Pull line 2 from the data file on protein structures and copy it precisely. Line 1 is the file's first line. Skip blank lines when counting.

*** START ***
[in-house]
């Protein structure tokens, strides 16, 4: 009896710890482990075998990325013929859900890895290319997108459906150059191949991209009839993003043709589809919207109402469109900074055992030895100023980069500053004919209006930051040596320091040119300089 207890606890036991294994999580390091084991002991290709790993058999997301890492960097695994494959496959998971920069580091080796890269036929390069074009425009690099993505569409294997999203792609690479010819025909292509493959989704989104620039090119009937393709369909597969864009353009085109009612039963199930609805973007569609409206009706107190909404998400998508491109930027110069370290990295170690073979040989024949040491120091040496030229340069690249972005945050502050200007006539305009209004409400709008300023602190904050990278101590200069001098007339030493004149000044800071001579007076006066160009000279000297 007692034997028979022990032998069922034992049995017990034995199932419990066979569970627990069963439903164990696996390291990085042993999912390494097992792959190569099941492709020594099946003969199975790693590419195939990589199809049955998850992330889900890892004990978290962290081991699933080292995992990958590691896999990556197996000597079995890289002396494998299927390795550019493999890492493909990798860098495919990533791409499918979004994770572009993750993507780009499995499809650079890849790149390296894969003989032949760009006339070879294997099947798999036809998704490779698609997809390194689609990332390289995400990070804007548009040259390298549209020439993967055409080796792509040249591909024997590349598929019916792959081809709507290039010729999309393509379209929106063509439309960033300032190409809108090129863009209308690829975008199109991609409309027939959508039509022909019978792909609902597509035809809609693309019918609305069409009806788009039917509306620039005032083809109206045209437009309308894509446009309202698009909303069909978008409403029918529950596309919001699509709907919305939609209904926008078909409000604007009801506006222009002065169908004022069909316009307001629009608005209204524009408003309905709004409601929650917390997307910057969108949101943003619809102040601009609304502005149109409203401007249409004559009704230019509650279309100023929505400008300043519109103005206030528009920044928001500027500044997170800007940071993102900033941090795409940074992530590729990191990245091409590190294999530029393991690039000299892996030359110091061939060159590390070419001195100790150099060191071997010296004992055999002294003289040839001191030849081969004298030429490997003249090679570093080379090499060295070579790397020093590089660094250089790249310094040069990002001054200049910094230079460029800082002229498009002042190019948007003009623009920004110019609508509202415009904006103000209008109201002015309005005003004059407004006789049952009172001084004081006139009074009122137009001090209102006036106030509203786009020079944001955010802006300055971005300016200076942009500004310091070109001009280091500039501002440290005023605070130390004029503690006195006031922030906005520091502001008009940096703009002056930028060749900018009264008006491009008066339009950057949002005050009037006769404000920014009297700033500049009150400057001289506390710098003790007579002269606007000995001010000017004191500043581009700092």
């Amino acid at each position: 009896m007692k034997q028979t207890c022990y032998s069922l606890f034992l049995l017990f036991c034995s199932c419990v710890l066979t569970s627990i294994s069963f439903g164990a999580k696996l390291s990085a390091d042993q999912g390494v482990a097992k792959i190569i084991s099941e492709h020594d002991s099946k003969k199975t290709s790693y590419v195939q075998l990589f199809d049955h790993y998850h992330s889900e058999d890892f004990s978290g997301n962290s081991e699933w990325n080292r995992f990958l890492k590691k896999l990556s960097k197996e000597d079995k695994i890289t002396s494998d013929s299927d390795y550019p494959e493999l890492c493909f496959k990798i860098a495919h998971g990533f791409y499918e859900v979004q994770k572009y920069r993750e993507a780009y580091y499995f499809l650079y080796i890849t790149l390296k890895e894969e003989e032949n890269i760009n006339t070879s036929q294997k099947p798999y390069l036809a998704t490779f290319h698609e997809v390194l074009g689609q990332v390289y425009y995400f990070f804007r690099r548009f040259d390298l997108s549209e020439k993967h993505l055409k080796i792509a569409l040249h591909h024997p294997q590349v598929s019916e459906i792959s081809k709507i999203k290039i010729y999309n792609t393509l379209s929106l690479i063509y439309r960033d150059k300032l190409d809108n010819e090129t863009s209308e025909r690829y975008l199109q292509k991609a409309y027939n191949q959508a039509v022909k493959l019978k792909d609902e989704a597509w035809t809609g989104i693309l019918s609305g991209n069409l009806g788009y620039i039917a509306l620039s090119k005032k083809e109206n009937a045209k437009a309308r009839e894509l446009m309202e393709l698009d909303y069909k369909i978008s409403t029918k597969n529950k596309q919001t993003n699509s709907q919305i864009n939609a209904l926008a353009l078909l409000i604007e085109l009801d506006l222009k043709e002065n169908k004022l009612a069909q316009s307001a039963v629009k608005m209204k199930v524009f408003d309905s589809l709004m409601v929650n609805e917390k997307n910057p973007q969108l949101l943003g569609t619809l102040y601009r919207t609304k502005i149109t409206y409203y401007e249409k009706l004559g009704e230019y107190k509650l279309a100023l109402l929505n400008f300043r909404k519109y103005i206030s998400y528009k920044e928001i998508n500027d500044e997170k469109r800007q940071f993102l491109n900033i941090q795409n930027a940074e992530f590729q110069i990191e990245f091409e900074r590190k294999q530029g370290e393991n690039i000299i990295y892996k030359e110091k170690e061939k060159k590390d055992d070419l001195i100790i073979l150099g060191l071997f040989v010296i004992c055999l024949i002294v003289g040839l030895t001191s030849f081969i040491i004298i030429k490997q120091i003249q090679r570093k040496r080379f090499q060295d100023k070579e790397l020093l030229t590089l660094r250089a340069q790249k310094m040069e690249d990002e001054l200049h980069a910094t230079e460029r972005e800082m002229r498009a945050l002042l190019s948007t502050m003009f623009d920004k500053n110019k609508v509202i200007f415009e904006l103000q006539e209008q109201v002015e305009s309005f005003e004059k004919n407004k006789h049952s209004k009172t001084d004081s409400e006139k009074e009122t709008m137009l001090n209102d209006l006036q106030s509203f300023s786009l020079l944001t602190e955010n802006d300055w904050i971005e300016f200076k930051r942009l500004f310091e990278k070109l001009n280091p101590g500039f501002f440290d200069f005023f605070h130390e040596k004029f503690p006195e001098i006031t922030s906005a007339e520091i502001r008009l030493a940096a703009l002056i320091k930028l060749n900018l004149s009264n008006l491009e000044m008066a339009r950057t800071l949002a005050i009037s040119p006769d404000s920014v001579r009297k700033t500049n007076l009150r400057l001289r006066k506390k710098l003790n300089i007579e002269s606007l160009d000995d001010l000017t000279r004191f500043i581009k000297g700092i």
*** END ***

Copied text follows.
């Protein structure tokens, strides 16, 4: 009896710890482990075998990325013929859900890895290319997108459906150059191949991209009839993003043709589809919207109402469109900074055992030895100023980069500053004919209006930051040596320091040119300089 207890606890036991294994999580390091084991002991290709790993058999997301890492960097695994494959496959998971920069580091080796890269036929390069074009425009690099993505569409294997999203792609690479010819025909292509493959989704989104620039090119009937393709369909597969864009353009085109009612039963199930609805973007569609409206009706107190909404998400998508491109930027110069370290990295170690073979040989024949040491120091040496030229340069690249972005945050502050200007006539305009209004409400709008300023602190904050990278101590200069001098007339030493004149000044800071001579007076006066160009000279000297 007692034997028979022990032998069922034992049995017990034995199932419990066979569970627990069963439903164990696996390291990085042993999912390494097992792959190569099941492709020594099946003969199975790693590419195939990589199809049955998850992330889900890892004990978290962290081991699933080292995992990958590691896999990556197996000597079995890289002396494998299927390795550019493999890492493909990798860098495919990533791409499918979004994770572009993750993507780009499995499809650079890849790149390296894969003989032949760009006339070879294997099947798999036809998704490779698609997809390194689609990332390289995400990070804007548009040259390298549209020439993967055409080796792509040249591909024997590349598929019916792959081809709507290039010729999309393509379209929106063509439309960033300032190409809108090129863009209308690829975008199109991609409309027939959508039509022909019978792909609902597509035809809609693309019918609305069409009806788009039917509306620039005032083809109206045209437009309308894509446009309202698009909303069909978008409403029918529950596309919001699509709907919305939609209904926008078909409000604007009801506006222009002065169908004022069909316009307001629009608005209204524009408003309905709004409601929650917390997307910057969108949101943003619809102040601009609304502005149109409203401007249409004559009704230019509650279309100023929505400008300043519109103005206030528009920044928001500027500044997170800007940071993102900033941090795409940074992530590729990191990245091409590190294999530029393991690039000299892996030359110091061939060159590390070419001195100790150099060191071997010296004992055999002294003289040839001191030849081969004298030429490997003249090679570093080379090499060295070579790397020093590089660094250089790249310094040069990002001054200049910094230079460029800082002229498009002042190019948007003009623009920004110019609508509202415009904006103000209008109201002015309005005003004059407004006789049952009172001084004081006139009074009122137009001090209102006036106030509203786009020079944001955010802006300055971005300016200076942009500004310091070109001009280091500039501002440290005023605070130390004029503690006195006031922030906005520091502001008009940096703009002056930028060749900018009264008006491009008066339009950057949002005050009037006769404000920014009297700033500049009150400057001289506390710098003790007579002269606007000995001010000017004191500043581009700092």